“Disruption” has become another business buzzword that obviates the need for prudent, careful thought and consideration. If something is “disruptive,” then it must by definition be good. But when it comes to internal operations at least, disruption is often both bad for business and for employees, because it causes unevenness in work.
Last week, I wrote about how kaizen events can disrupt daily operations and overburden employees. In addition, they tend to signal that “continuous improvement” is actually discontinuous. (“We have a kaizen event this week. Next week it’s back to business as usual.”) I pointed out how companies can make kaizen a daily practice by setting aside standard time, or by using the Toyota kata approach of small experiments.
A final cause of self-inflicted disruption is management’s overreaction to noise in the data it measures. Managers capture all kinds of metrics, from the number of patient falls in a hospital ward, to the first pass yield in a production line, to the number of hits on a website, to the time it takes to repair a bicycle. They cover walls with graphs, and launch investigations when a number turns red or a trend turns downwards. However, not every change is meaningful. Too often, leaders react to every up and down in the metrics, asking for explanations and root causes that don’t actually exist. This kind of overreaction disrupts the organization and leads to activity that is more busy than useful.
Some changes in metrics are just noise in an otherwise stable system. In his book Measures of Success, Mark Graban makes a compelling argument for more use of Process Behavior Charts (PBC), rather than bowling charts, bar graphs, or a table of numbers. PBCs (also known as process control charts) provide a holistic view of a system’s performance over time, allowing us to hear the “voice of the process.” This context enables management and front line workers to determine whether a change is significant, indicating that something has fundamentally shifted in the system and is worth investigating. As Graban writes, using PBCs subtly shifts the question from “What went wrong last week?” to “What was different last week?” Or even better, “How can we improve the system and its typical performance?” The result is less disruptive overreaction and empty explanations (what Professor Don Wheeler calls “writing fiction”) and more time spent on true value creating work.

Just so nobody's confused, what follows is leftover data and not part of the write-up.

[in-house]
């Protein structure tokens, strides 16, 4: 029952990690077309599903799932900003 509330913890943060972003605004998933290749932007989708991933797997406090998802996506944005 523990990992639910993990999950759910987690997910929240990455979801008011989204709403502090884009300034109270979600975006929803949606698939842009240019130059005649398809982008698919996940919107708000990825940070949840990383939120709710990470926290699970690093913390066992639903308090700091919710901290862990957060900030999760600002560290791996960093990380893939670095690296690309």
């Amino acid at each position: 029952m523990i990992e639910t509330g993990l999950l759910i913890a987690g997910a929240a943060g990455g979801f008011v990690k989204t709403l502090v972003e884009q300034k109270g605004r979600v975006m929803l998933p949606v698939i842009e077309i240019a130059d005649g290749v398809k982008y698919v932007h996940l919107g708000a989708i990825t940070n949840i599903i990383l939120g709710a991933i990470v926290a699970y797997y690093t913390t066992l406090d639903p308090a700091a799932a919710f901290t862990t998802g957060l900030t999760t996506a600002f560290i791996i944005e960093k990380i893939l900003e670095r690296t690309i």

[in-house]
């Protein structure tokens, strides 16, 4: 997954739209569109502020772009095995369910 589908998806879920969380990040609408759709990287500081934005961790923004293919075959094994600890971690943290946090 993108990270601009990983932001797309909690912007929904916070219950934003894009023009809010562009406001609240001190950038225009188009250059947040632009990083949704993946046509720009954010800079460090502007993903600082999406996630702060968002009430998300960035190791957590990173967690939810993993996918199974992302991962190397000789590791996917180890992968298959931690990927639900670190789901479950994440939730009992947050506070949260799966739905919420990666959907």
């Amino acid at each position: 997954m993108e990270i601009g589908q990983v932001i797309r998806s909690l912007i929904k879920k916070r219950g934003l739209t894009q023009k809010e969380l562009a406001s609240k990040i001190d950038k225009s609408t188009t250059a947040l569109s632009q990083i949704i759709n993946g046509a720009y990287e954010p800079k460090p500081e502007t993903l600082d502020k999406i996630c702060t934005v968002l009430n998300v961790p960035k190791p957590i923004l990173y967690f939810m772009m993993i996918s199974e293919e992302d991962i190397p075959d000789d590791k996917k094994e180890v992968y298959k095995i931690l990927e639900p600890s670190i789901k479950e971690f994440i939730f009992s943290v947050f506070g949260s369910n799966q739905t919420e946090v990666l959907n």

One of my own clients learned this lesson in tracking throughput at its repair facility. For months, the chart turned red or green based on the number of completed repairs each day, leading the VP of the facility to pressure workers, or congratulate them, based on the color in the bowling chart. This was both stressful and frustrating for his mechanics, since they felt as though they were working equally hard everyday.
Only after we made a PBC could we see that the the variation was simply noise in the system—there was no statistical significance to the change in the daily number of repairs. And with the chart, we were able to identify—and celebrate—when our changes truly improved the performance of the system.
Companies that create truly valuable disruptive products and services rightly reap outsize economic rewards. However, the headlong pursuit of external market disruption can blind leaders to the existence, and the cost, of internal disruptions caused by their own business practices. To be sure, some internal disruptions can be beneficial to the company by significantly streamlining processes. But when the disruptions lead to excessive unevenness in daily operations, they create distortions that stress employees, systems, and supply chain networks. By all means, pursue disruption for competitive advantage—but be careful not to disrupt yourself.